Right Wing Nut House


Stalemate in Libya

Filed under: FrontPage.Com, Middle East — Rick Moran @ 11:51 am

My latest at FrontPage.com is up and it concerns the continuing stalemate in Libya despite recent rebel successes.

The taking of Misrata may have relieved the population of constant artillery and tank bombardment but it did not change the strategic situation; the rebels aren’t strong enough to militarily defeat Gaddafi and the dictator dare not mount the kind of offensive that could defeat the rebels lest NATO planes smash his forces.

A sample:

As the war in Libya enters its third month, forces loyal to Muammar Gaddafi have finally been pushed out of the rebel-held city of Misrata after a siege lasting for most of the conflict. But the fact that a reversal might take place at any time highlights an emerging truth about the NATO-led action: the only decisive blow that could be struck by the UN forces to end the conflict is the killing of Gaddafi.

Meanwhile, members of the Obama administration will meet with the leadership of the Libyan National Transitional Council in Washington on Friday to underscore American support for the rebels. At the UN, Secretary General Ban Ki-Moon has called for a ceasefire to address the massive humanitarian crisis caused by the war, especially in the city of Misrata. And despite claims from NATO that they are only hitting “military targets” in Tripoli, another air strike smashed an underground bunker in Gaddafi’s compound just hours after he made an appearance on Libyan television.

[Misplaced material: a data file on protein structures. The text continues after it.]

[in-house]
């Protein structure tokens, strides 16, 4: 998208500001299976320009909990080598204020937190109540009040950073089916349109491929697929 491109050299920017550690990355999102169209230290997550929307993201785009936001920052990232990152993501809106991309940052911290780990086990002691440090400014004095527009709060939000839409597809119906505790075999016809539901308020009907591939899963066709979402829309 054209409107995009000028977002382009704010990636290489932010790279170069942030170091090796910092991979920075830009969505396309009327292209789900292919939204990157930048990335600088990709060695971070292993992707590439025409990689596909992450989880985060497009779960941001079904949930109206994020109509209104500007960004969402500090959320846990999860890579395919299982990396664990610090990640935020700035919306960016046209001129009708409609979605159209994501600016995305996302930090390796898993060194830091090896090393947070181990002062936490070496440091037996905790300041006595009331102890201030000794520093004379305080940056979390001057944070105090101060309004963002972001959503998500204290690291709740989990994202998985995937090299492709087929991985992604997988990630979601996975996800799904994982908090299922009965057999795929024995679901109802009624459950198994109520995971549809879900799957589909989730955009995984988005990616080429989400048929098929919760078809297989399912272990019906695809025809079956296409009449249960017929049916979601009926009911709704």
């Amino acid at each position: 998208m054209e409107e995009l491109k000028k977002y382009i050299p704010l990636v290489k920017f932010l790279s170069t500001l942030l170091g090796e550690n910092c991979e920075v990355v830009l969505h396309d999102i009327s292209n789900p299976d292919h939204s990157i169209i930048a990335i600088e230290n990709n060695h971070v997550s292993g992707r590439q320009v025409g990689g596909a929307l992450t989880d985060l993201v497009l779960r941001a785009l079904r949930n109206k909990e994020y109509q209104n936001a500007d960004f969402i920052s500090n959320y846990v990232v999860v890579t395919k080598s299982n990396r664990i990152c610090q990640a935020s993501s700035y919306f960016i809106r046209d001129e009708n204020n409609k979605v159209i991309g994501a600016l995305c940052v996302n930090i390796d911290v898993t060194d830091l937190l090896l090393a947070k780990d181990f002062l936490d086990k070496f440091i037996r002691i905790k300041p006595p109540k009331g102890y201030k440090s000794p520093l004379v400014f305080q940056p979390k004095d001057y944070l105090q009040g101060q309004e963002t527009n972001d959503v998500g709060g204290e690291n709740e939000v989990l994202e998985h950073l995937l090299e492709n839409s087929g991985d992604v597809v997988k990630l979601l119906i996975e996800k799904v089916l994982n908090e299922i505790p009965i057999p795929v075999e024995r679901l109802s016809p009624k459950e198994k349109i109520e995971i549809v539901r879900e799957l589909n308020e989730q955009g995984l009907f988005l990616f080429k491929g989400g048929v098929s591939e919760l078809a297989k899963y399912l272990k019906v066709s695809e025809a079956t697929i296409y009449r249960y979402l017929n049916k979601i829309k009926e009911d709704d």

The dictator had not been seen in two weeks – since the reported death of his son after a Tomahawk cruise missile struck his living quarters in Tripoli on April 30. This led to speculation, both official and unofficial, that Gaddafi may have been badly injured or killed in the same action.

But Gaddafi appeared in a news clip on Thursday taken at a downtown Tripoli hotel meeting with tribal leaders. While there was no sound from the clip, the camera panned in on a desk clock that read “Wednesday, May 11.” NATO refuses to say whether the air strikes a few hours later were the result of Gaddafi’s appearance. “NATO is not targeting individuals,” Brigadier General Claudio Gabellini was quoted as saying.

While there are reports of unrest in the Gaddafi stronghold of Tripoli, the dictator’s forces appear to have a firm grip on the population and there is little chance that a revolt that might overthrow Gaddafi could erupt in the capitol.

A negotiated solution that leaves Gaddafi in power is becoming more likely as time goes on. About the only thing that would dramatically alter the situation would be the death of Gaddafi - something NATO swears they are not trying to accomplish despite several well placed strikes inside his fortified compound.

One can always hope that the dictator will end up in the wrong place at the wrong time…

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